From the opening bars of "Telegraph Road" we know this is something special. This is stronger, more subtle, richer and so much more confident than anything Mark Knopfler had done before. The Midwestern Odyssey that is "Telegraph Road" (named after an extraordinarily ugly freeway in Detroit) shows a lyrical strength that Knopfler had barely revealed before. One line towards the end of the song - "I've run every red light on Memory Lane" - is so profoundly and desperately poetic that it promotes Knopfler, within the 14-minute length of the song, from the second division to the premier league of songwriters. Add to this the fact that "Telegraph Road" encompasses so many moods in its music and you'll appreciate that this is a very, very special song.
The surprise number 1 hit single, "Private Investigations" is a uniquely Dire Straits piece. Without being exceptional in either musical or lyrical terms it has a strong enough mood to make it worthwhile. Unfortunately, it's followed by the very weak "Industrial Disease". Very few people can write funny songs successfully, and Mark Knopfler isn't one of them. There must be many ways in which the issues of alienation from industrialized society could be addressed and satire is definitely a strong contender. While it's obvious that the band felt the mood of the album needed some lightening, this song didn't really succeed in the attempt.
"Love Over Gold" is pleasant enough but doesn't add a great deal to the album. It does, however, fade into the highlight of the album, and, indeed, of Dire Straits' career: "It Never Rains".
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7 of 7 people found the following review helpful By A Customer on 14 Oct 2000
Format: Audio CD
The price of this CD would be justified simply because of the opening track. Telegraph Road is an absolutely wonderful, imaginative, inventive, restless, adventurous and unforgettable epic. One of Dire Straits' defining masterpieces, its lyrics match the music, recounting the story of the rise and fall of an industrial town. Yet, there is more great music on here, as you would expect from a Dire Straits CD. Private Investigations is one of the Straits' best known songs, with those classic keys at the end, Love Over Gold is a touching love song and It Never Rains is another one of those wonderfully understated songs by the band. Industrial Disease is the weakest track on here but retains the Dire Straits characteristic of being tuneful and in fact is quite a witty and incisive song. Just take it tongue in cheek and you'll be all right (like you did with Les Boys from Making Movies). This album unusually saw Dire Straits drawn into delivering some overtly political songs, with both Telegraph Road and Industrial Disease providing Mark Knopfler with opportunities to comment on the industrial malaise Britain had found itself in at the time this album was made in the early 'eighties. If you let this put you off, however, I feel sorry for you. You would be missing out on what I regard as being one of the best albums of the 'eighties.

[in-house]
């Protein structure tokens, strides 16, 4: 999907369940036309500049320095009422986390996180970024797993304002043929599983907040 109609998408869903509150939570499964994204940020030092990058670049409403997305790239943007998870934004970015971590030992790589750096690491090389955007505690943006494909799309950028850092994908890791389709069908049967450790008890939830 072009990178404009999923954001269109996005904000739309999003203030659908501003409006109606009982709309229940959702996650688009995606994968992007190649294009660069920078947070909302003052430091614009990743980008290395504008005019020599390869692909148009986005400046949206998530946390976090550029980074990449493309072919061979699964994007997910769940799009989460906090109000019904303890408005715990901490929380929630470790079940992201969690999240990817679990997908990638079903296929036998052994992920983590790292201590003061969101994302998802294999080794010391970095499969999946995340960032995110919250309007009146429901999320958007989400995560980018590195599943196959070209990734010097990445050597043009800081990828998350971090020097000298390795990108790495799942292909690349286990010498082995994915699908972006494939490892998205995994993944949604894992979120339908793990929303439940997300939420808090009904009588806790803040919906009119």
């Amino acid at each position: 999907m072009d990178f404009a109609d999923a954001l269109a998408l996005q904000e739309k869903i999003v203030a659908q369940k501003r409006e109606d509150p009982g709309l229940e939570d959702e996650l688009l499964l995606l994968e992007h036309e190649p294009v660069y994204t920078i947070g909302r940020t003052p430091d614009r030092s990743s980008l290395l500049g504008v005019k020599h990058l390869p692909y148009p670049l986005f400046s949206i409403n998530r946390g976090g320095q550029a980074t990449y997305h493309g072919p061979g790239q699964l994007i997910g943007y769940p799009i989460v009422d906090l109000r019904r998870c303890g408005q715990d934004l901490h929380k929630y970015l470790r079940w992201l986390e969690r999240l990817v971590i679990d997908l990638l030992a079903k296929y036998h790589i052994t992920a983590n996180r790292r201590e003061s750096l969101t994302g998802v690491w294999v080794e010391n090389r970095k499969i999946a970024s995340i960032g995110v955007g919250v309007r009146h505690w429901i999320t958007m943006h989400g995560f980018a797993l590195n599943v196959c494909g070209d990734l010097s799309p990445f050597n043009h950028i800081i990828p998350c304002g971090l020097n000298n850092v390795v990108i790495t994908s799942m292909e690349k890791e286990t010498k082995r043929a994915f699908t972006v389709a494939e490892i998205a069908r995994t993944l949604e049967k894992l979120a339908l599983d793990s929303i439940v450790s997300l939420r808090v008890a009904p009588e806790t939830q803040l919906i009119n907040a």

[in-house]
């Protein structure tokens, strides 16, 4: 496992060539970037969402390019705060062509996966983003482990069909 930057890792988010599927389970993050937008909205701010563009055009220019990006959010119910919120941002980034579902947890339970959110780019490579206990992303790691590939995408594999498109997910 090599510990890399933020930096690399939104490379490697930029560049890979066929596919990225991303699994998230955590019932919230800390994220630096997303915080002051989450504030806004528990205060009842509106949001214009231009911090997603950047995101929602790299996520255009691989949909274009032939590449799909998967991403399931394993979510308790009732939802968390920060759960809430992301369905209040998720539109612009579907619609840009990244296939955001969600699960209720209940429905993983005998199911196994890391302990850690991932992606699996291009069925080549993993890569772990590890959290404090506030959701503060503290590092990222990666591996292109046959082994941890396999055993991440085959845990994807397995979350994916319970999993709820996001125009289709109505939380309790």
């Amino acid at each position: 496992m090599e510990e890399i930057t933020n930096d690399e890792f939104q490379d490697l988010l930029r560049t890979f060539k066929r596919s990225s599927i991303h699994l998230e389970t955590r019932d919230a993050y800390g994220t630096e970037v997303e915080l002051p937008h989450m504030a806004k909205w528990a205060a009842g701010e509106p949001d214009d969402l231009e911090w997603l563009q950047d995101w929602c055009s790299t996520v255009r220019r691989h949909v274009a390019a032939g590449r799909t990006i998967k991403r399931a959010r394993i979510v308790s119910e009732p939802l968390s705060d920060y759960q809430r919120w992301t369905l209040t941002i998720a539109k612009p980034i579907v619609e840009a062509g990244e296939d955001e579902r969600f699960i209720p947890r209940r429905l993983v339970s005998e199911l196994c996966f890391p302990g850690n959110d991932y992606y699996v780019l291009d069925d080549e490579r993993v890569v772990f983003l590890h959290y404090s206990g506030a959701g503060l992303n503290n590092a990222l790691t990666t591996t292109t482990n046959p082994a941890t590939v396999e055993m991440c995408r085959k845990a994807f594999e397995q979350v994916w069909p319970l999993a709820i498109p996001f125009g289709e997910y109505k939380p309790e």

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22 of 23 people found the following review helpful By Themis-Athena on 29 Aug 2003
Format: Audio CD
Mark Knopfler obviously loves to write passacaglias - pieces of music that start with a very basic theme, played by only one or very few instruments and, often over repeated crescendos and slow-downs, increasing in volume and instrumentation to a rousing finale, performed by either all instruments or the instrumental lead "voice;" in Knopfler's case of course his trademark Fender Strat. "Brothers in Arms" has elements of a passacaglia, and so does "Speedway to Nazareth" on his 2000 solo release, "Sailing to Philadelphia." His greatest achievement though, not only in this regard, has to be "Telegraph Road," the opening track of "Love Over Gold." In a little over 14 minutes, the song rises from a simple opening melody, evoking the loneliness of that man walking along a deserted track at the beginning of the song's story, to a final guitar solo which is among the most ambitious and evocative pieces of music written by anyone in recent decades, anywhere and in any musical category. In between, there are no less than two other guitar solos, each of them over a minute long; dramatic centerpieces in their own right in any song but this one. And like the song's instrumentation, its lyrics trace the story of civilization from that one man walking along a track to a modern city, with six lines of traffic (three lines moving slow), unemployment, desolation and anger; so apparent in Knopfler's coarse vocals in the final verse and echoed with even greater force in the instrumental finale.Read more ›